This is sort of a companion piece to my teabagger post–more specifically, an expansion on my suggestion that maybe regulations themselves are part of the problem when dealing with corporate crimes. I’ll let Kevin Carson explain (emphasis added):
Interestingly, an Alternet commentator on the Tea Party story wrote: “I’m sure those people cheering every insane thing he [CEO Don Blankenship of Massey Energy] said at that rally will blame the government for failing to stop him, thus proving once again that it can’t do anything right.”
Well, yeah. The mine safety and anti-pollution regulations, in this case, are a good illustration of why the corporate state replaced traditional tort liability standards under the common law with a regulatory state in the first place.
Now, you’d think tort liability for the full damages of wholesale devastation of the entire countryside, the poisoned water and coal dust, the deaths from gross negligence, and all the rest of it, would seriously undermine the profitability of mountaintop removal. And you’d be right.
That’s exactly what the regulatory state was created to avoid. Let’s look at a little history. I can’t recommend strongly enough “The Transformation of American Law,” by Morton Horwitz. According to Horwitz, the common law of tort liability was radically altered by state courts in the early to mid-19th century to make it more business-friendly. Under the traditional standard of liability, an actor was responsible for harm that resulted from his actions — period. Negligence was beside the point. Courts added stricter standards of negligence and intent, in order to protect business from costly lawsuits for externalities they might impose on their neighbors. The regulatory state subsequently imposed far weaker standards than the traditional common law; the main practical effect was to preempt what remained of tort liability. A regulatory standard amounts to a license to commit torts below the threshold of that standard, and lawsuits against polluters and other malfeasors can be met with the defense that “we are fully in compliance with regulatory standards.” In some cases, as with food libel laws or product disparagement laws, even voluntarily meeting a more stringent standard may be construed as disparagement of products that merely meet the regulatory standard. For example, Monsanto has had mixed success in some jurisdictions suppressing the commercial free speech of those who advertise their milk as free from rBGH; and conventional beef producers have similarly managed in some cases to prevent competitors from testing for mad cow disease more frequently than the law mandates.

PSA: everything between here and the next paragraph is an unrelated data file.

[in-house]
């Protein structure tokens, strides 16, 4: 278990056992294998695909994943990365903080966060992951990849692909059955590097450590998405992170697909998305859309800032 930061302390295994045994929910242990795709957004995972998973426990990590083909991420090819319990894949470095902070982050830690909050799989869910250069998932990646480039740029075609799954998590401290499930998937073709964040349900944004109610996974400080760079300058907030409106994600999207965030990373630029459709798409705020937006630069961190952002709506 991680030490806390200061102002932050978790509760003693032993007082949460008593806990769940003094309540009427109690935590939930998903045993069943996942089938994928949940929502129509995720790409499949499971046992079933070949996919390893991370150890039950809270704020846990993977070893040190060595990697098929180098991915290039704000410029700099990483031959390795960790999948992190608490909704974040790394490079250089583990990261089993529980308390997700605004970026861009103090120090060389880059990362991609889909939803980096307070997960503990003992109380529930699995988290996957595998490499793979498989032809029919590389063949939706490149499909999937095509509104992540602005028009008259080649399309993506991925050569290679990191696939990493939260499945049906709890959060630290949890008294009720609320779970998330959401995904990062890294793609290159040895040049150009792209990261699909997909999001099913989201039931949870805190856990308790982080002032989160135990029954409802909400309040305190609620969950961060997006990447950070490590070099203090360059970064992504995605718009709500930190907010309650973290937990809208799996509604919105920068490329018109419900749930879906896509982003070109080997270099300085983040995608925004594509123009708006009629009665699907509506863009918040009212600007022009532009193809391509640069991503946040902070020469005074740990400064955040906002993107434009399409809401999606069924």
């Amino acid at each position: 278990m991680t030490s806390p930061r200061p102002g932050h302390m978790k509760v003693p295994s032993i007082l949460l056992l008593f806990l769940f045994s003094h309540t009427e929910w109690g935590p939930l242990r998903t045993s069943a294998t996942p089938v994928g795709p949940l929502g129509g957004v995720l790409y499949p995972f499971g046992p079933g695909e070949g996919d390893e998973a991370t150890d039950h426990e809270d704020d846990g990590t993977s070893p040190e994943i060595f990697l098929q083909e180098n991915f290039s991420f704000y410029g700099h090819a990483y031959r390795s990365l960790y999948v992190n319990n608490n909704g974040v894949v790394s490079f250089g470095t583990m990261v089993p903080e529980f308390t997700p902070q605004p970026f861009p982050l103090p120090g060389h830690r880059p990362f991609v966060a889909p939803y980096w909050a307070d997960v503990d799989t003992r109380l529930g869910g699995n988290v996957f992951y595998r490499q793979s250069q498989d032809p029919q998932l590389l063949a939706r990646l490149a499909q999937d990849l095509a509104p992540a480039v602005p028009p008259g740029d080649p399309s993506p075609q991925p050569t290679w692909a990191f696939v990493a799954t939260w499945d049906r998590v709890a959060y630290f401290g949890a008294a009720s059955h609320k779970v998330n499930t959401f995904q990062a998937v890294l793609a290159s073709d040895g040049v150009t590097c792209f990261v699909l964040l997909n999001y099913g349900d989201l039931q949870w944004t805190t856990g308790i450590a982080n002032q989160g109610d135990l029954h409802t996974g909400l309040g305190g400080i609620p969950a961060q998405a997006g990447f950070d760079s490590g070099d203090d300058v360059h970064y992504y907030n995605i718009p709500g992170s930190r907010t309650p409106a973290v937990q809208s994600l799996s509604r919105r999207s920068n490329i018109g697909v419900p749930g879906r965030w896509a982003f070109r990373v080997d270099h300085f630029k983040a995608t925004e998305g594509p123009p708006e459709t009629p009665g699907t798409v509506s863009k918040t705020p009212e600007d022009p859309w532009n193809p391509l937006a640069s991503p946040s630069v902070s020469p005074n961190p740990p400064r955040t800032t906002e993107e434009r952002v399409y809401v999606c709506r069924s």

So a class action suit against a coal mining company for the public nuisance created by mountaintop removal could be thwarted by simply demonstrating that the operation met EPA regulatory standards, even if such operations caused serious harm to the property rights and quality of life of the surrounding community.
This is why I have to laugh whenever I hear some politician–or, worse yet, some d0-gooder “progressive”–braying about the need for more stringent regulations of this or that industry. I mean, shit. Who do you think is going to be in the room, campaign donation check in hand, when these things get written?
Back to Carson:
I think it’s fair to say that Mr. Blankenship is one of the most loathsome pigs ever to contaminate the Earth with his presence. And the dumbed-down regulatory state — by offering wrist-slap fines worth a tiny fraction of the harm caused by his terrorism, as a substitute for free juries of his neighbors nailing his scrote to the wall for his crimes — has played a key role in enabling him.
Whole article here.